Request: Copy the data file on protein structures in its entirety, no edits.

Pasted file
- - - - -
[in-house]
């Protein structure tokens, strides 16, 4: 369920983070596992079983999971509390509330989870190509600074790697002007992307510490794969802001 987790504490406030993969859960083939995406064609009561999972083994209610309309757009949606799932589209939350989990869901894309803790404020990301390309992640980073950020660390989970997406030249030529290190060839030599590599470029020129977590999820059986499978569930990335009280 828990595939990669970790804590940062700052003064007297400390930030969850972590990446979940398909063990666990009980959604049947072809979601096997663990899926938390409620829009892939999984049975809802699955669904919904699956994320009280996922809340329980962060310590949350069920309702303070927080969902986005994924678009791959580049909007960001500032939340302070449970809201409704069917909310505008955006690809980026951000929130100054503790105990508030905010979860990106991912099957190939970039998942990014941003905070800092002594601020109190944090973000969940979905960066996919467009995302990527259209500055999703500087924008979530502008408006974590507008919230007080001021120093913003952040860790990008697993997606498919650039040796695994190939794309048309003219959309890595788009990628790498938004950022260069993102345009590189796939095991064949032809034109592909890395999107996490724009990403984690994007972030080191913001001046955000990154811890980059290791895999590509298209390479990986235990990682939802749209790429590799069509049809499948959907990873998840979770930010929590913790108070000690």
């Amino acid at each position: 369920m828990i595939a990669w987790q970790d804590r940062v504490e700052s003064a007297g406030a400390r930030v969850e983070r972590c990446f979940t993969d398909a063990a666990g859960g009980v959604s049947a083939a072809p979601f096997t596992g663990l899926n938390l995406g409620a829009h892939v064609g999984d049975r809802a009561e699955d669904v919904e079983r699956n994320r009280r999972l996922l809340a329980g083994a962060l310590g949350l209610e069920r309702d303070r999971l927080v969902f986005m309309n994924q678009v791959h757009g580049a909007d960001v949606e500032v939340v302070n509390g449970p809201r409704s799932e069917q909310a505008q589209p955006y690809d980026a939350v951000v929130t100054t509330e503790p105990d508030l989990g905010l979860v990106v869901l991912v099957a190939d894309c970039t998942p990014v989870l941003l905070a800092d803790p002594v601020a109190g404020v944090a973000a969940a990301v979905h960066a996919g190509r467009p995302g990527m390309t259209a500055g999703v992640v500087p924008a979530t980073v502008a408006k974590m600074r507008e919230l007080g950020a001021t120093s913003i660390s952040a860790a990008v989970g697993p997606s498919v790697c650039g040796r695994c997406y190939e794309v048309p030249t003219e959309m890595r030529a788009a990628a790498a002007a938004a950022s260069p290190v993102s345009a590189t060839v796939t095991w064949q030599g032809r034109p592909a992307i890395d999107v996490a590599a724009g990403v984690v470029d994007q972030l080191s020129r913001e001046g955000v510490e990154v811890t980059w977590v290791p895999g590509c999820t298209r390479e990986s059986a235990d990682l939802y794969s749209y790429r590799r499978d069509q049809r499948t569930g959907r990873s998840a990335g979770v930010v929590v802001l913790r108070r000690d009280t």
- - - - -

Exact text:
[in-house]
């Protein structure tokens, strides 16, 4: 369920983070596992079983999971509390509330989870190509600074790697002007992307510490794969802001 987790504490406030993969859960083939995406064609009561999972083994209610309309757009949606799932589209939350989990869901894309803790404020990301390309992640980073950020660390989970997406030249030529290190060839030599590599470029020129977590999820059986499978569930990335009280 828990595939990669970790804590940062700052003064007297400390930030969850972590990446979940398909063990666990009980959604049947072809979601096997663990899926938390409620829009892939999984049975809802699955669904919904699956994320009280996922809340329980962060310590949350069920309702303070927080969902986005994924678009791959580049909007960001500032939340302070449970809201409704069917909310505008955006690809980026951000929130100054503790105990508030905010979860990106991912099957190939970039998942990014941003905070800092002594601020109190944090973000969940979905960066996919467009995302990527259209500055999703500087924008979530502008408006974590507008919230007080001021120093913003952040860790990008697993997606498919650039040796695994190939794309048309003219959309890595788009990628790498938004950022260069993102345009590189796939095991064949032809034109592909890395999107996490724009990403984690994007972030080191913001001046955000990154811890980059290791895999590509298209390479990986235990990682939802749209790429590799069509049809499948959907990873998840979770930010929590913790108070000690």
């Amino acid at each position: 369920m828990i595939a990669w987790q970790d804590r940062v504490e700052s003064a007297g406030a400390r930030v969850e983070r972590c990446f979940t993969d398909a063990a666990g859960g009980v959604s049947a083939a072809p979601f096997t596992g663990l899926n938390l995406g409620a829009h892939v064609g999984d049975r809802a009561e699955d669904v919904e079983r699956n994320r009280r999972l996922l809340a329980g083994a962060l310590g949350l209610e069920r309702d303070r999971l927080v969902f986005m309309n994924q678009v791959h757009g580049a909007d960001v949606e500032v939340v302070n509390g449970p809201r409704s799932e069917q909310a505008q589209p955006y690809d980026a939350v951000v929130t100054t509330e503790p105990d508030l989990g905010l979860v990106v869901l991912v099957a190939d894309c970039t998942p990014v989870l941003l905070a800092d803790p002594v601020a109190g404020v944090a973000a969940a990301v979905h960066a996919g190509r467009p995302g990527m390309t259209a500055g999703v992640v500087p924008a979530t980073v502008a408006k974590m600074r507008e919230l007080g950020a001021t120093s913003i660390s952040a860790a990008v989970g697993p997606s498919v790697c650039g040796r695994c997406y190939e794309v048309p030249t003219e959309m890595r030529a788009a990628a790498a002007a938004a950022s260069p290190v993102s345009a590189t060839v796939t095991w064949q030599g032809r034109p592909a992307i890395d999107v996490a590599a724009g990403v984690v470029d994007q972030l080191s020129r913001e001046g955000v510490e990154v811890t980059w977590v290791p895999g590509c999820t298209r390479e990986s059986a235990d990682l939802y794969s749209y790429r590799r499978d069509q049809r499948t569930g959907r990873s998840a990335g979770v930010v929590v802001l913790r108070r000690d009280t």